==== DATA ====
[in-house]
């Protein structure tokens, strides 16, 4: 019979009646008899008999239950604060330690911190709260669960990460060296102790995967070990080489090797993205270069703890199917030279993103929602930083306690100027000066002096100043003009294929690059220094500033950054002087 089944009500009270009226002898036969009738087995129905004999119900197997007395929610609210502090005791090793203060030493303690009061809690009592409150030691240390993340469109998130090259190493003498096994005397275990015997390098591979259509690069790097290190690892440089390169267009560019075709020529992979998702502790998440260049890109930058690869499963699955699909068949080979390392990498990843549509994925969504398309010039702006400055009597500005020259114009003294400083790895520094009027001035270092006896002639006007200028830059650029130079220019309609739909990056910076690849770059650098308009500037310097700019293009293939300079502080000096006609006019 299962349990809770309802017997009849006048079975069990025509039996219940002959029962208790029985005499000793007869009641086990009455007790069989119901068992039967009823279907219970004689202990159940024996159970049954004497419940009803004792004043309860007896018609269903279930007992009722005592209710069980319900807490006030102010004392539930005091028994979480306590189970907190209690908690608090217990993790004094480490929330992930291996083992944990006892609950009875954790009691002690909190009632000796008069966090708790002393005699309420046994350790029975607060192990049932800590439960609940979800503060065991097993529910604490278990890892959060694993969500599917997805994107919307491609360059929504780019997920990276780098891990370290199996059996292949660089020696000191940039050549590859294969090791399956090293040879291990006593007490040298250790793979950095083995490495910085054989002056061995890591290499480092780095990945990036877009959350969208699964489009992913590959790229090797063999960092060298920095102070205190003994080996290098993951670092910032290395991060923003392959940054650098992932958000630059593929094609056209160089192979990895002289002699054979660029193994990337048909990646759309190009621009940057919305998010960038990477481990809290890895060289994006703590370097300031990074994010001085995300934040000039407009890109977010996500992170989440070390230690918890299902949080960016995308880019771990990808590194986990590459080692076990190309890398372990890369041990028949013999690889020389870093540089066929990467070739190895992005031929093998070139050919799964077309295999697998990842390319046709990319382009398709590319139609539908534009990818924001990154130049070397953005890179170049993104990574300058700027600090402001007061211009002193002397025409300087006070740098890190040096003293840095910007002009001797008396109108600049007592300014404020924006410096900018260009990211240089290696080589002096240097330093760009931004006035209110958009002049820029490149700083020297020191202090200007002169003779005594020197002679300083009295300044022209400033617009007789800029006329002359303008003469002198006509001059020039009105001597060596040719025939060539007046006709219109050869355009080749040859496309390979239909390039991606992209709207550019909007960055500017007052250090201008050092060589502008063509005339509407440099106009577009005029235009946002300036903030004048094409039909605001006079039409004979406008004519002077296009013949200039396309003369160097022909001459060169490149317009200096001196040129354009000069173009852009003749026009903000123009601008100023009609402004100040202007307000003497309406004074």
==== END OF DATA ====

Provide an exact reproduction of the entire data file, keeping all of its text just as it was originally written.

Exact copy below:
[in-house]
């Protein structure tokens, strides 16, 4: 019979009646008899008999239950604060330690911190709260669960990460060296102790995967070990080489090797993205270069703890199917030279993103929602930083306690100027000066002096100043003009294929690059220094500033950054002087 089944009500009270009226002898036969009738087995129905004999119900197997007395929610609210502090005791090793203060030493303690009061809690009592409150030691240390993340469109998130090259190493003498096994005397275990015997390098591979259509690069790097290190690892440089390169267009560019075709020529992979998702502790998440260049890109930058690869499963699955699909068949080979390392990498990843549509994925969504398309010039702006400055009597500005020259114009003294400083790895520094009027001035270092006896002639006007200028830059650029130079220019309609739909990056910076690849770059650098308009500037310097700019293009293939300079502080000096006609006019 299962349990809770309802017997009849006048079975069990025509039996219940002959029962208790029985005499000793007869009641086990009455007790069989119901068992039967009823279907219970004689202990159940024996159970049954004497419940009803004792004043309860007896018609269903279930007992009722005592209710069980319900807490006030102010004392539930005091028994979480306590189970907190209690908690608090217990993790004094480490929330992930291996083992944990006892609950009875954790009691002690909190009632000796008069966090708790002393005699309420046994350790029975607060192990049932800590439960609940979800503060065991097993529910604490278990890892959060694993969500599917997805994107919307491609360059929504780019997920990276780098891990370290199996059996292949660089020696000191940039050549590859294969090791399956090293040879291990006593007490040298250790793979950095083995490495910085054989002056061995890591290499480092780095990945990036877009959350969208699964489009992913590959790229090797063999960092060298920095102070205190003994080996290098993951670092910032290395991060923003392959940054650098992932958000630059593929094609056209160089192979990895002289002699054979660029193994990337048909990646759309190009621009940057919305998010960038990477481990809290890895060289994006703590370097300031990074994010001085995300934040000039407009890109977010996500992170989440070390230690918890299902949080960016995308880019771990990808590194986990590459080692076990190309890398372990890369041990028949013999690889020389870093540089066929990467070739190895992005031929093998070139050919799964077309295999697998990842390319046709990319382009398709590319139609539908534009990818924001990154130049070397953005890179170049993104990574300058700027600090402001007061211009002193002397025409300087006070740098890190040096003293840095910007002009001797008396109108600049007592300014404020924006410096900018260009990211240089290696080589002096240097330093760009931004006035209110958009002049820029490149700083020297020191202090200007002169003779005594020197002679300083009295300044022209400033617009007789800029006329002359303008003469002198006509001059020039009105001597060596040719025939060539007046006709219109050869355009080749040859496309390979239909390039991606992209709207550019909007960055500017007052250090201008050092060589502008063509005339509407440099106009577009005029235009946002300036903030004048094409039909605001006079039409004979406008004519002077296009013949200039396309003369160097022909001459060169490149317009200096001196040129354009000069173009852009003749026009903000123009601008100023009609402004100040202007307000003497309406004074």